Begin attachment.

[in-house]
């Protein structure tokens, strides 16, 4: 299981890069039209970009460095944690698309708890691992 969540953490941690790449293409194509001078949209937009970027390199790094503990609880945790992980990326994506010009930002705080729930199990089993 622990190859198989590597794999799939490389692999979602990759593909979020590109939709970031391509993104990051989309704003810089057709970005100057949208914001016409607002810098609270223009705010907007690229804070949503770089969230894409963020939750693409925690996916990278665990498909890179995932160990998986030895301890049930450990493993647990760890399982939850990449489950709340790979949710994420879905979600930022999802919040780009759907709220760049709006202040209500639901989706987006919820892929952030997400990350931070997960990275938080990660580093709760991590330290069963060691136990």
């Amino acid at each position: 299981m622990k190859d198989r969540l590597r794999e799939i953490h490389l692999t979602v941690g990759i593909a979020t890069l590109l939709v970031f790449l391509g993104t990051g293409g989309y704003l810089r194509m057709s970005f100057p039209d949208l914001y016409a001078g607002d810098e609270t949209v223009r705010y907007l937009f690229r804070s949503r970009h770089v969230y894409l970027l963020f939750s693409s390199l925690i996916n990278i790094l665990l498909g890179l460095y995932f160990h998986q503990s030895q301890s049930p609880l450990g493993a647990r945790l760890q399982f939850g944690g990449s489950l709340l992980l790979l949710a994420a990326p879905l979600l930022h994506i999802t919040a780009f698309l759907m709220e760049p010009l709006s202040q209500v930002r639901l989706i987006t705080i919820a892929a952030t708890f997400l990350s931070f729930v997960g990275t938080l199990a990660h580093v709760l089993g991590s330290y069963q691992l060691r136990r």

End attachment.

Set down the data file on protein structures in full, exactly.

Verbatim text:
[in-house]
């Protein structure tokens, strides 16, 4: 299981890069039209970009460095944690698309708890691992 969540953490941690790449293409194509001078949209937009970027390199790094503990609880945790992980990326994506010009930002705080729930199990089993 622990190859198989590597794999799939490389692999979602990759593909979020590109939709970031391509993104990051989309704003810089057709970005100057949208914001016409607002810098609270223009705010907007690229804070949503770089969230894409963020939750693409925690996916990278665990498909890179995932160990998986030895301890049930450990493993647990760890399982939850990449489950709340790979949710994420879905979600930022999802919040780009759907709220760049709006202040209500639901989706987006919820892929952030997400990350931070997960990275938080990660580093709760991590330290069963060691136990």
């Amino acid at each position: 299981m622990k190859d198989r969540l590597r794999e799939i953490h490389l692999t979602v941690g990759i593909a979020t890069l590109l939709v970031f790449l391509g993104t990051g293409g989309y704003l810089r194509m057709s970005f100057p039209d949208l914001y016409a001078g607002d810098e609270t949209v223009r705010y907007l937009f690229r804070s949503r970009h770089v969230y894409l970027l963020f939750s693409s390199l925690i996916n990278i790094l665990l498909g890179l460095y995932f160990h998986q503990s030895q301890s049930p609880l450990g493993a647990r945790l760890q399982f939850g944690g990449s489950l709340l992980l790979l949710a994420a990326p879905l979600l930022h994506i999802t919040a780009f698309l759907m709220e760049p010009l709006s202040q209500v930002r639901l989706i987006t705080i919820a892929a952030t708890f997400l990350s931070f729930v997960g990275t938080l199990a990660h580093v709760l089993g991590s330290y069963q691992l060691r136990r």